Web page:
My rig was still intact so it was just a case of re-rigging  some more Gulp sandworm on the hook and dropping back down. One of the many fascinating things about the wrasse is that they seem to come back for a second go even if they have felt the hook. This time the lead dropped to the bottom, I tightened up and instantly felt weight on the line. I struck and my rod lunged over as a wrasse took off for the kelp!
I wasn't gonna lose this one and a short brutal fight commenced, with my drag cranked up I quickly lifted the rod above my head to get the fish clear of the kelp. Then I had to hold my nerve as the fish dived for cover, the rod hooped alarmingly but this wee rod is deceptively strong and as I cranked up the pressure the fish started to come up in the water. The rod quickly sapped the strength of the fish and soon it was sliding over the rim of my landing net. A really nice fish too which weighed in at 3lb 2oz, I took some pics and then returned the fish back to the kelp forest.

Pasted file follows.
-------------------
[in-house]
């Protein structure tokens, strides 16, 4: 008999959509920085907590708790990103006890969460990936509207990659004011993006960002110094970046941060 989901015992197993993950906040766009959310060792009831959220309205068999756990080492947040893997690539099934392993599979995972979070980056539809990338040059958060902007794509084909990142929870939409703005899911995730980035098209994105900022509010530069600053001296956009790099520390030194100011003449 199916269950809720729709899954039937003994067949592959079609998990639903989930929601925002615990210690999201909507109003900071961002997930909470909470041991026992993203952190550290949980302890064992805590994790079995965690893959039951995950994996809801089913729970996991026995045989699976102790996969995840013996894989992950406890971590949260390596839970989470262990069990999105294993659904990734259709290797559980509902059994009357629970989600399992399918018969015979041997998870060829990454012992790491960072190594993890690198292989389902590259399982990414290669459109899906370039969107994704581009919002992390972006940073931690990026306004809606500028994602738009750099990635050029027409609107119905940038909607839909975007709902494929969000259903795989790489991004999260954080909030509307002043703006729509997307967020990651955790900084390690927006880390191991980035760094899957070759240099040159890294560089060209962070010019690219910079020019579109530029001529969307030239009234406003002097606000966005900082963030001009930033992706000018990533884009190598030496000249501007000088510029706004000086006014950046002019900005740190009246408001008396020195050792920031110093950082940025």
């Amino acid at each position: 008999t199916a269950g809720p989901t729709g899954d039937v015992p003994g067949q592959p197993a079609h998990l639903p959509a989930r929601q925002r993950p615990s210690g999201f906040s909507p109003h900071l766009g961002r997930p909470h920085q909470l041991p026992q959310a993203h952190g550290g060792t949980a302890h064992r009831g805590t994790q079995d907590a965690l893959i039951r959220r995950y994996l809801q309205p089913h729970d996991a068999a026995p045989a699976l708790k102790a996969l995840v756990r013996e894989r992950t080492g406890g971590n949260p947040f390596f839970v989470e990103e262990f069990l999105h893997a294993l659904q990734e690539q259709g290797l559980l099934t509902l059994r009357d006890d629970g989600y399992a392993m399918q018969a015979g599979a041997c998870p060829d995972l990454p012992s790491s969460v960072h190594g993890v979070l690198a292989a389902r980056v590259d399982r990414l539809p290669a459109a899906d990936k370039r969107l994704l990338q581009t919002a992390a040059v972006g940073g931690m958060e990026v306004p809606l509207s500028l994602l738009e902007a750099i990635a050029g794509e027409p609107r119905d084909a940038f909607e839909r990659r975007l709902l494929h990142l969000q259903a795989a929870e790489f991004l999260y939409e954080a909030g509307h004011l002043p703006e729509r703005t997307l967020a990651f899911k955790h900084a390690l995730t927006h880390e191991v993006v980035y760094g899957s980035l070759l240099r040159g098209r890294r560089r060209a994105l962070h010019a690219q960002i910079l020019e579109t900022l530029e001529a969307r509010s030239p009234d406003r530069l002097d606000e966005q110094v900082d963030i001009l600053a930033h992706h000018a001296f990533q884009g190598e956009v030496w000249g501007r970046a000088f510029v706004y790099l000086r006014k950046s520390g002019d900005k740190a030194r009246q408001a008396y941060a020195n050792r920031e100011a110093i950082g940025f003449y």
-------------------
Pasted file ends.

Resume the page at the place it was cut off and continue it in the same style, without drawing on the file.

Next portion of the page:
I rigged up another Gulp sandworm and repeated the process , dropping down next to the ledge I was standing on. The lead hit the bottom and again tap, tap then I felt weight so I struck into a big fish!
More brutality was heaped upon the rod as at hooped over. Again I cranked the fish away from the kelp as quickly as possible by lifting the rod above my head. It was a tough fight the wrasse doing its best to stay deep and thumping the rod down at an alarming angle. But I gave no quarter, allowing the rod to tire the fish and soon I had colour as a pig of a wrasse came to the surface. As it slipped into my landing net I began to laugh, I couldn't believe it! It was most certainly a new PB and it measured a whopping 49cm and weighed 4lb 1oz. What an amazing fish and to catch such a beautiful yet brutal fighting fish on LRF gear was a fantastic challenge.